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Millions of passengers are bracing for another difficult day as unions have announced a strike on 27 July 2022.
The UK witnessed the largest rail strike in over thirty years in late June 2022, which severely impacted people’s ability to get to work. But what happens if you can’t make it to work due to transport issues? Can your employer request you to take a day off or refuse to pay employees?
Simon Roberts, Senior Associate at DAS Law, looks at some key legal facts you need to know if you’re an employee and struggle to make it to your place of employment the day of a strike…
If your employer chooses to close their business due to a strike, you should be entitled to be paid if you were available to work. Generally, under a contract of employment your employer has an obligation to provide work to an employee and an employee is required to do the work provided. Therefore, if you attend work and find it is closed, you are entitled to be paid. In reality this rarely happens as employers will put in place plans such as work from home or a planned shutdown where holidays are utilised.
If you and your employer agree work for a particular day/shift you fail to come in due to a strike, then you will not normally be paid.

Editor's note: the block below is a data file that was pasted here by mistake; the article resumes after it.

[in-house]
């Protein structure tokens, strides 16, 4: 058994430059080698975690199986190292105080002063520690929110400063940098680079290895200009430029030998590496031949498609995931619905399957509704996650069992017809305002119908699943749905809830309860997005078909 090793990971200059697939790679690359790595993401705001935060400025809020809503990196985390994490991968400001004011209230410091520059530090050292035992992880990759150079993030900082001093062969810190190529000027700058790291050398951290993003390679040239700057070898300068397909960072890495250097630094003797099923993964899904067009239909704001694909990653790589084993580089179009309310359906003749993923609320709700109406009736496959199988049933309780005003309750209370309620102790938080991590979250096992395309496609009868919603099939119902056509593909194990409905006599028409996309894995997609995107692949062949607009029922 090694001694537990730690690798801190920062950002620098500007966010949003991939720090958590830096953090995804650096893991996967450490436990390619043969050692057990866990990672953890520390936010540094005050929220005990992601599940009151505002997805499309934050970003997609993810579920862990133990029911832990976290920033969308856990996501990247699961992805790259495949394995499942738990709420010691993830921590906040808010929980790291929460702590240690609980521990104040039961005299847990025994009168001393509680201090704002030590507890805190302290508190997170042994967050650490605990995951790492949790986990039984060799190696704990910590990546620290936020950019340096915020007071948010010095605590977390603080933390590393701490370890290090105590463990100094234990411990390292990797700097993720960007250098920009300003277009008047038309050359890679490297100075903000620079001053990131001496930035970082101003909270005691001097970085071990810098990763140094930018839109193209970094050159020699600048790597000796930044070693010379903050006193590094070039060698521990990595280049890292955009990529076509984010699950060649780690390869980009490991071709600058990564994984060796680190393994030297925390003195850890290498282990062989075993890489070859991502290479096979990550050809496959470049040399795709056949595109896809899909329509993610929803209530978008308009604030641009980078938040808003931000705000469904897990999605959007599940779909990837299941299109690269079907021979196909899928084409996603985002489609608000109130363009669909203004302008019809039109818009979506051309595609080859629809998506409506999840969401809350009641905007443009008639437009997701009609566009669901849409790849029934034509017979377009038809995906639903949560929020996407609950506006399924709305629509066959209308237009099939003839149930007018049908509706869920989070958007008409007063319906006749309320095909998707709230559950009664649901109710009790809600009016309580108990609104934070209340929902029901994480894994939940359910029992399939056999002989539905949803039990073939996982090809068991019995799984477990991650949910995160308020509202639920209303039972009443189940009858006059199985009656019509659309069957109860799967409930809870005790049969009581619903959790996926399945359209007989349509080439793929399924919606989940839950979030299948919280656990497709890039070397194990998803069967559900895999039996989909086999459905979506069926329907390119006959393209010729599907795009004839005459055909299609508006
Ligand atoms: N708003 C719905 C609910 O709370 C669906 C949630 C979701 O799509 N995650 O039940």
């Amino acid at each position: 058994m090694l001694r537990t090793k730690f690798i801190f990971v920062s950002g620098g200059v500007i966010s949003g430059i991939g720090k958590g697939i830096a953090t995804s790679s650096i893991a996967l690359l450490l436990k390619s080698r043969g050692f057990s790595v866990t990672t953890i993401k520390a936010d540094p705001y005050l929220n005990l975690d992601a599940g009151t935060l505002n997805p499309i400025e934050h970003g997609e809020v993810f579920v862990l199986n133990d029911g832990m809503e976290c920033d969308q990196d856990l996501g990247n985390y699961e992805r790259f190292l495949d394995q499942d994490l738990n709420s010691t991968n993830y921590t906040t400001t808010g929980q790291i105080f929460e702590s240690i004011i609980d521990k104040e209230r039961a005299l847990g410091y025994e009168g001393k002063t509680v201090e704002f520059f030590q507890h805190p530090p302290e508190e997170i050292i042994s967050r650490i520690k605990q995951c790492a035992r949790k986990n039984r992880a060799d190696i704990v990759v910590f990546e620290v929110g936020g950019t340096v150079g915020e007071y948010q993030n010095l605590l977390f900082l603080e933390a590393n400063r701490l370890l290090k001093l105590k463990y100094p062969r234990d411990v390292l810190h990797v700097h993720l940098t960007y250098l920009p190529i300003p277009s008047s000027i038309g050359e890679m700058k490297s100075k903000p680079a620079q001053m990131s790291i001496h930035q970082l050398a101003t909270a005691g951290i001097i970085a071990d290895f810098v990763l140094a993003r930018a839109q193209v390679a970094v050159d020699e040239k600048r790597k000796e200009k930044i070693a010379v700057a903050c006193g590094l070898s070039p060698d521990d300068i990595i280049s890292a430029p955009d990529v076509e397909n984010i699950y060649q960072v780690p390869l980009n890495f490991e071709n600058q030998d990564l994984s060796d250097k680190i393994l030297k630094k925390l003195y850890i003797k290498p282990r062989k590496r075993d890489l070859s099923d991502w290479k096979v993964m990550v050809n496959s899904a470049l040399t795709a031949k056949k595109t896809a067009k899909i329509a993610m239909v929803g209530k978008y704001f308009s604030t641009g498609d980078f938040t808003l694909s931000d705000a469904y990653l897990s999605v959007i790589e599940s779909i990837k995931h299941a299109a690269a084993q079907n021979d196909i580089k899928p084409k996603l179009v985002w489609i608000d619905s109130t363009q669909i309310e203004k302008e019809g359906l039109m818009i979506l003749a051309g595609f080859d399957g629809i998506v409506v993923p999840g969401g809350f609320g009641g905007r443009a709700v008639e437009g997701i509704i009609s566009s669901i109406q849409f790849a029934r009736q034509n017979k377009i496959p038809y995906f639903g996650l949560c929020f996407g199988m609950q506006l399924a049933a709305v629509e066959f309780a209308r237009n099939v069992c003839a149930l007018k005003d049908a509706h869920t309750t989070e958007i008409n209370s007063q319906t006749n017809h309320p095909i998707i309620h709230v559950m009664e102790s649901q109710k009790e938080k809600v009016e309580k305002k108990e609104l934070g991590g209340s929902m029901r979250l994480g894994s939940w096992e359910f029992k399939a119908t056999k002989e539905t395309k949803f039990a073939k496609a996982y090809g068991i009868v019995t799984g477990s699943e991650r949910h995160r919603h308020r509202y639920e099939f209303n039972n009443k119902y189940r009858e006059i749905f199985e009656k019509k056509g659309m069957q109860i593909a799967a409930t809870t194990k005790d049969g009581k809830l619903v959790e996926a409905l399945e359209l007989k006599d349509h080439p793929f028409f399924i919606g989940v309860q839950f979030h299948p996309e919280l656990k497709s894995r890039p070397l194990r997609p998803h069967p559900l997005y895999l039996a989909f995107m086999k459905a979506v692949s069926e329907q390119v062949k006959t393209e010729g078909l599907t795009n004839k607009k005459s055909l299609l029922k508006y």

Once work is agreed, the onus is on you is to turn up and do the work. If you don’t come in for then your employer is not obliged to pay you.
Similar to the above. If you are an employee and you fail to come into work due to a strike, you are not normally entitled to be paid. Some employers may still pay employees, but this would be linked to a term in your contract.
Generally, it is your responsibility/expense to get yourself to work. Unless agreed by your employer, you cannot claim extra travel expenses.
If you fail to attend work due to strikes continually disrupting your ability to get to work you should discuss this with your employer to find alternatives such as working from home, taking a holiday or attending work at a different time. If you fail to come into work this can be classed as unauthorised absence and you could be disciplined and even dismissed. Depending on your length of service you may be entitled to claim unfair dismissal if you feel that your dismissal was not a fair in the circumstances. It is important to take legal advice, should this happen to you.
In Short no but this can be done by mutual agreement. There is provision in the working time regulations allowing employers to force employees to take holiday. The requirement is to give notice that is at least twice the amount you want the employee to take. For example, if your employer wants you to take 5 days holiday, they must give you 10 days’ notice. It is also worth checking your contract to see what provisions are in place regarding holidays.
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Disclaimer: This information is for general guidance regarding rights and responsibilities and is not formal legal advice as no lawyer-client relationship has been created. Note that the information was accurate at the time of publication but laws may have since changed.